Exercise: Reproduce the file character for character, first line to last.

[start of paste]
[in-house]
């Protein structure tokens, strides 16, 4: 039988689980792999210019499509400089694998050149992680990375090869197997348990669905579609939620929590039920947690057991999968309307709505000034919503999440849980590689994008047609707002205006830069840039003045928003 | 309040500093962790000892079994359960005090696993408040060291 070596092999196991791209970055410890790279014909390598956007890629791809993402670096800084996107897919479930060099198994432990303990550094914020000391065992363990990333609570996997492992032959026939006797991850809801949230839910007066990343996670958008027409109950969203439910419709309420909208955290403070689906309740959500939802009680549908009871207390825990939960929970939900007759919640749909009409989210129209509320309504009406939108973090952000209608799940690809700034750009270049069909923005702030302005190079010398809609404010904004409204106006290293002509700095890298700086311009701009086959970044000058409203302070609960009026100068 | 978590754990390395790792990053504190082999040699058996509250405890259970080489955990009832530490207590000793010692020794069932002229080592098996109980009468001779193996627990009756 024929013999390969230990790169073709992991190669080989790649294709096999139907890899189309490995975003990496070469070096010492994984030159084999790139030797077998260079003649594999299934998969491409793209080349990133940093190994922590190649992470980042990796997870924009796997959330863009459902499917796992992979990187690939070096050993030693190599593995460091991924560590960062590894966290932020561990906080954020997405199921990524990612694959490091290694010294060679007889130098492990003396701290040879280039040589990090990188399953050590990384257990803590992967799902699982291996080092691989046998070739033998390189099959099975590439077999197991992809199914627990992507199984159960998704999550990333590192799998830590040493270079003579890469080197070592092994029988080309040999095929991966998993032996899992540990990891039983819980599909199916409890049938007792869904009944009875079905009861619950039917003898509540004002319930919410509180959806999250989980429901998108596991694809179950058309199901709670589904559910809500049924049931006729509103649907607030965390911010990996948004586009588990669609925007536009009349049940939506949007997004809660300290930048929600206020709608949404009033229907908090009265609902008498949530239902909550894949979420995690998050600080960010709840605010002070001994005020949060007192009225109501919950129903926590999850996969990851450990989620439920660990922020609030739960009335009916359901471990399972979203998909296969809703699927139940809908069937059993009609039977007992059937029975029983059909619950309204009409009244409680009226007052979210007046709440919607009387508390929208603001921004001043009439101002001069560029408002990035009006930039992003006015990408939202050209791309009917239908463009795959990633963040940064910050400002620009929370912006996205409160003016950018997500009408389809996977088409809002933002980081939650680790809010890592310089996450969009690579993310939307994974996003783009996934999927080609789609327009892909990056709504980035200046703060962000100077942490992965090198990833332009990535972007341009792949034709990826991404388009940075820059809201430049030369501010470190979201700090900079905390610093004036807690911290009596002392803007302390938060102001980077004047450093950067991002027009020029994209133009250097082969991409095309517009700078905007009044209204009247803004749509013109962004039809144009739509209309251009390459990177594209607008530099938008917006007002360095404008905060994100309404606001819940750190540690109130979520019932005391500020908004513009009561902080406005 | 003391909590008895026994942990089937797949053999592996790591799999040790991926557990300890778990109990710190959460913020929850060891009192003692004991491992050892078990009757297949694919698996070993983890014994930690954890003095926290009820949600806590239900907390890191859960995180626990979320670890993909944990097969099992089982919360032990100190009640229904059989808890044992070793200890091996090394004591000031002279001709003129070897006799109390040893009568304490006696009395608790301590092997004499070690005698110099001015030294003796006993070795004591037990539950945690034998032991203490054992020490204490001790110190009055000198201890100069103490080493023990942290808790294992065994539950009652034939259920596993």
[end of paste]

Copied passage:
[in-house]
């Protein structure tokens, strides 16, 4: 039988689980792999210019499509400089694998050149992680990375090869197997348990669905579609939620929590039920947690057991999968309307709505000034919503999440849980590689994008047609707002205006830069840039003045928003 | 309040500093962790000892079994359960005090696993408040060291 070596092999196991791209970055410890790279014909390598956007890629791809993402670096800084996107897919479930060099198994432990303990550094914020000391065992363990990333609570996997492992032959026939006797991850809801949230839910007066990343996670958008027409109950969203439910419709309420909208955290403070689906309740959500939802009680549908009871207390825990939960929970939900007759919640749909009409989210129209509320309504009406939108973090952000209608799940690809700034750009270049069909923005702030302005190079010398809609404010904004409204106006290293002509700095890298700086311009701009086959970044000058409203302070609960009026100068 | 978590754990390395790792990053504190082999040699058996509250405890259970080489955990009832530490207590000793010692020794069932002229080592098996109980009468001779193996627990009756 024929013999390969230990790169073709992991190669080989790649294709096999139907890899189309490995975003990496070469070096010492994984030159084999790139030797077998260079003649594999299934998969491409793209080349990133940093190994922590190649992470980042990796997870924009796997959330863009459902499917796992992979990187690939070096050993030693190599593995460091991924560590960062590894966290932020561990906080954020997405199921990524990612694959490091290694010294060679007889130098492990003396701290040879280039040589990090990188399953050590990384257990803590992967799902699982291996080092691989046998070739033998390189099959099975590439077999197991992809199914627990992507199984159960998704999550990333590192799998830590040493270079003579890469080197070592092994029988080309040999095929991966998993032996899992540990990891039983819980599909199916409890049938007792869904009944009875079905009861619950039917003898509540004002319930919410509180959806999250989980429901998108596991694809179950058309199901709670589904559910809500049924049931006729509103649907607030965390911010990996948004586009588990669609925007536009009349049940939506949007997004809660300290930048929600206020709608949404009033229907908090009265609902008498949530239902909550894949979420995690998050600080960010709840605010002070001994005020949060007192009225109501919950129903926590999850996969990851450990989620439920660990922020609030739960009335009916359901471990399972979203998909296969809703699927139940809908069937059993009609039977007992059937029975029983059909619950309204009409009244409680009226007052979210007046709440919607009387508390929208603001921004001043009439101002001069560029408002990035009006930039992003006015990408939202050209791309009917239908463009795959990633963040940064910050400002620009929370912006996205409160003016950018997500009408389809996977088409809002933002980081939650680790809010890592310089996450969009690579993310939307994974996003783009996934999927080609789609327009892909990056709504980035200046703060962000100077942490992965090198990833332009990535972007341009792949034709990826991404388009940075820059809201430049030369501010470190979201700090900079905390610093004036807690911290009596002392803007302390938060102001980077004047450093950067991002027009020029994209133009250097082969991409095309517009700078905007009044209204009247803004749509013109962004039809144009739509209309251009390459990177594209607008530099938008917006007002360095404008905060994100309404606001819940750190540690109130979520019932005391500020908004513009009561902080406005 | 003391909590008895026994942990089937797949053999592996790591799999040790991926557990300890778990109990710190959460913020929850060891009192003692004991491992050892078990009757297949694919698996070993983890014994930690954890003095926290009820949600806590239900907390890191859960995180626990979320670890993909944990097969099992089982919360032990100190009640229904059989808890044992070793200890091996090394004591000031002279001709003129070897006799109390040893009568304490006696009395608790301590092997004499070690005698110099001015030294003796006993070795004591037990539950945690034998032991203490054992020490204490001790110190009055000198201890100069103490080493023990942290808790294992065994539950009652034939259920596993």